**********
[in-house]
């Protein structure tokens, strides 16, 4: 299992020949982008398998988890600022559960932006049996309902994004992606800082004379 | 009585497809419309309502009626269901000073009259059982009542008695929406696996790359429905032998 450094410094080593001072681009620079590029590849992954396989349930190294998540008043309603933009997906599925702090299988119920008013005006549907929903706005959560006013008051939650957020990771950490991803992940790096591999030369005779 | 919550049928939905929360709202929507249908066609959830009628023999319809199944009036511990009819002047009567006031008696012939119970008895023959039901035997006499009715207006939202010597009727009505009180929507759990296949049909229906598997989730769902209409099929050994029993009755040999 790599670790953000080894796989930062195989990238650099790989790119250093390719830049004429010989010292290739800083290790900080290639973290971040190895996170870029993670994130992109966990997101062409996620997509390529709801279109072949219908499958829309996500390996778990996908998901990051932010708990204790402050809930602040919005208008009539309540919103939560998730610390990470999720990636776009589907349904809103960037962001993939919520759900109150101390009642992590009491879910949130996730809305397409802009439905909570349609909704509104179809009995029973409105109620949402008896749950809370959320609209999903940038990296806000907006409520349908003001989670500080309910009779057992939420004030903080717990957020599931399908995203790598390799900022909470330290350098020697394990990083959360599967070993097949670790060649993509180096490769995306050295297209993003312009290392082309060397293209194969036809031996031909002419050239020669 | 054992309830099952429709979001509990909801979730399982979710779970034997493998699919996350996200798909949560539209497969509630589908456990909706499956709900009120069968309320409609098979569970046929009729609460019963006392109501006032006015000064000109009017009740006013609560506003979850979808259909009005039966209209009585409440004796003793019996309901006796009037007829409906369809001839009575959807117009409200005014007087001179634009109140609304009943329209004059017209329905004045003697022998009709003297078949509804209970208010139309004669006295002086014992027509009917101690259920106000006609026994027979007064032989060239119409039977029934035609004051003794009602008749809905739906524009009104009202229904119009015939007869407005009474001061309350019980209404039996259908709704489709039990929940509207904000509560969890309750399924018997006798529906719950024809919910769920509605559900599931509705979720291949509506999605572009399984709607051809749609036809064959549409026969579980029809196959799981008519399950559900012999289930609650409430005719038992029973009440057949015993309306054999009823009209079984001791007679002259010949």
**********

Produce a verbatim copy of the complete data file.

[in-house]
């Protein structure tokens, strides 16, 4: 299992020949982008398998988890600022559960932006049996309902994004992606800082004379 | 009585497809419309309502009626269901000073009259059982009542008695929406696996790359429905032998 450094410094080593001072681009620079590029590849992954396989349930190294998540008043309603933009997906599925702090299988119920008013005006549907929903706005959560006013008051939650957020990771950490991803992940790096591999030369005779 | 919550049928939905929360709202929507249908066609959830009628023999319809199944009036511990009819002047009567006031008696012939119970008895023959039901035997006499009715207006939202010597009727009505009180929507759990296949049909229906598997989730769902209409099929050994029993009755040999 790599670790953000080894796989930062195989990238650099790989790119250093390719830049004429010989010292290739800083290790900080290639973290971040190895996170870029993670994130992109966990997101062409996620997509390529709801279109072949219908499958829309996500390996778990996908998901990051932010708990204790402050809930602040919005208008009539309540919103939560998730610390990470999720990636776009589907349904809103960037962001993939919520759900109150101390009642992590009491879910949130996730809305397409802009439905909570349609909704509104179809009995029973409105109620949402008896749950809370959320609209999903940038990296806000907006409520349908003001989670500080309910009779057992939420004030903080717990957020599931399908995203790598390799900022909470330290350098020697394990990083959360599967070993097949670790060649993509180096490769995306050295297209993003312009290392082309060397293209194969036809031996031909002419050239020669 | 054992309830099952429709979001509990909801979730399982979710779970034997493998699919996350996200798909949560539209497969509630589908456990909706499956709900009120069968309320409609098979569970046929009729609460019963006392109501006032006015000064000109009017009740006013609560506003979850979808259909009005039966209209009585409440004796003793019996309901006796009037007829409906369809001839009575959807117009409200005014007087001179634009109140609304009943329209004059017209329905004045003697022998009709003297078949509804209970208010139309004669006295002086014992027509009917101690259920106000006609026994027979007064032989060239119409039977029934035609004051003794009602008749809905739906524009009104009202229904119009015939007869407005009474001061309350019980209404039996259908709704489709039990929940509207904000509560969890309750399924018997006798529906719950024809919910769920509605559900599931509705979720291949509506999605572009399984709607051809749609036809064959549409026969579980029809196959799981008519399950559900012999289930609650409430005719038992029973009440057949015993309306054999009823009209079984001791007679002259010949």